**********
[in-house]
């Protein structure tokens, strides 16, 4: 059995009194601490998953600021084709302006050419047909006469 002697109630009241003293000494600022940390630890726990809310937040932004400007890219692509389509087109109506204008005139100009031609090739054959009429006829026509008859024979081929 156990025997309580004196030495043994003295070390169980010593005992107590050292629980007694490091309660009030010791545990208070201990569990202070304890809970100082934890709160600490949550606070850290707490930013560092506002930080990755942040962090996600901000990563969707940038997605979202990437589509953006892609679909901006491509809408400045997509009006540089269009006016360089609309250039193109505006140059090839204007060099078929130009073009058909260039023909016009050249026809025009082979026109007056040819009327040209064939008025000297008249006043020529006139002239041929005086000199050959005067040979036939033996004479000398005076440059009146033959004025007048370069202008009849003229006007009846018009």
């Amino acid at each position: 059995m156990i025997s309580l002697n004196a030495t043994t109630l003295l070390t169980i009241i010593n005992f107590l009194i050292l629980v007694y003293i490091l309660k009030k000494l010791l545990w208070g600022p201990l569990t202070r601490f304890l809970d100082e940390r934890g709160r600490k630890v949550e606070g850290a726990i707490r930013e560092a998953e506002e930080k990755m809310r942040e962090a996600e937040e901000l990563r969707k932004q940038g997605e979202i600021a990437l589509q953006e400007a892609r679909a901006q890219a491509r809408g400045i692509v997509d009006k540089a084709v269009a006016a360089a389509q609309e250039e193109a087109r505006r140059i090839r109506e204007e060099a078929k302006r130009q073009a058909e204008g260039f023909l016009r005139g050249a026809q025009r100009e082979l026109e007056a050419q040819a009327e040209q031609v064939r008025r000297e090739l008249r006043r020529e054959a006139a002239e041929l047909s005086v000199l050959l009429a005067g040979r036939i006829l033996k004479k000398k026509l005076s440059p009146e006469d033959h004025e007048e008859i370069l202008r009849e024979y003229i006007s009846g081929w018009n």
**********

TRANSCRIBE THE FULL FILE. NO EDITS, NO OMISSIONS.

[in-house]
């Protein structure tokens, strides 16, 4: 059995009194601490998953600021084709302006050419047909006469 002697109630009241003293000494600022940390630890726990809310937040932004400007890219692509389509087109109506204008005139100009031609090739054959009429006829026509008859024979081929 156990025997309580004196030495043994003295070390169980010593005992107590050292629980007694490091309660009030010791545990208070201990569990202070304890809970100082934890709160600490949550606070850290707490930013560092506002930080990755942040962090996600901000990563969707940038997605979202990437589509953006892609679909901006491509809408400045997509009006540089269009006016360089609309250039193109505006140059090839204007060099078929130009073009058909260039023909016009050249026809025009082979026109007056040819009327040209064939008025000297008249006043020529006139002239041929005086000199050959005067040979036939033996004479000398005076440059009146033959004025007048370069202008009849003229006007009846018009």
């Amino acid at each position: 059995m156990i025997s309580l002697n004196a030495t043994t109630l003295l070390t169980i009241i010593n005992f107590l009194i050292l629980v007694y003293i490091l309660k009030k000494l010791l545990w208070g600022p201990l569990t202070r601490f304890l809970d100082e940390r934890g709160r600490k630890v949550e606070g850290a726990i707490r930013e560092a998953e506002e930080k990755m809310r942040e962090a996600e937040e901000l990563r969707k932004q940038g997605e979202i600021a990437l589509q953006e400007a892609r679909a901006q890219a491509r809408g400045i692509v997509d009006k540089a084709v269009a006016a360089a389509q609309e250039e193109a087109r505006r140059i090839r109506e204007e060099a078929k302006r130009q073009a058909e204008g260039f023909l016009r005139g050249a026809q025009r100009e082979l026109e007056a050419q040819a009327e040209q031609v064939r008025r000297e090739l008249r006043r020529e054959a006139a002239e041929l047909s005086v000199l050959l009429a005067g040979r036939i006829l033996k004479k000398k026509l005076s440059p009146e006469d033959h004025e007048e008859i370069l202008r009849e024979y003229i006007s009846g081929w018009n």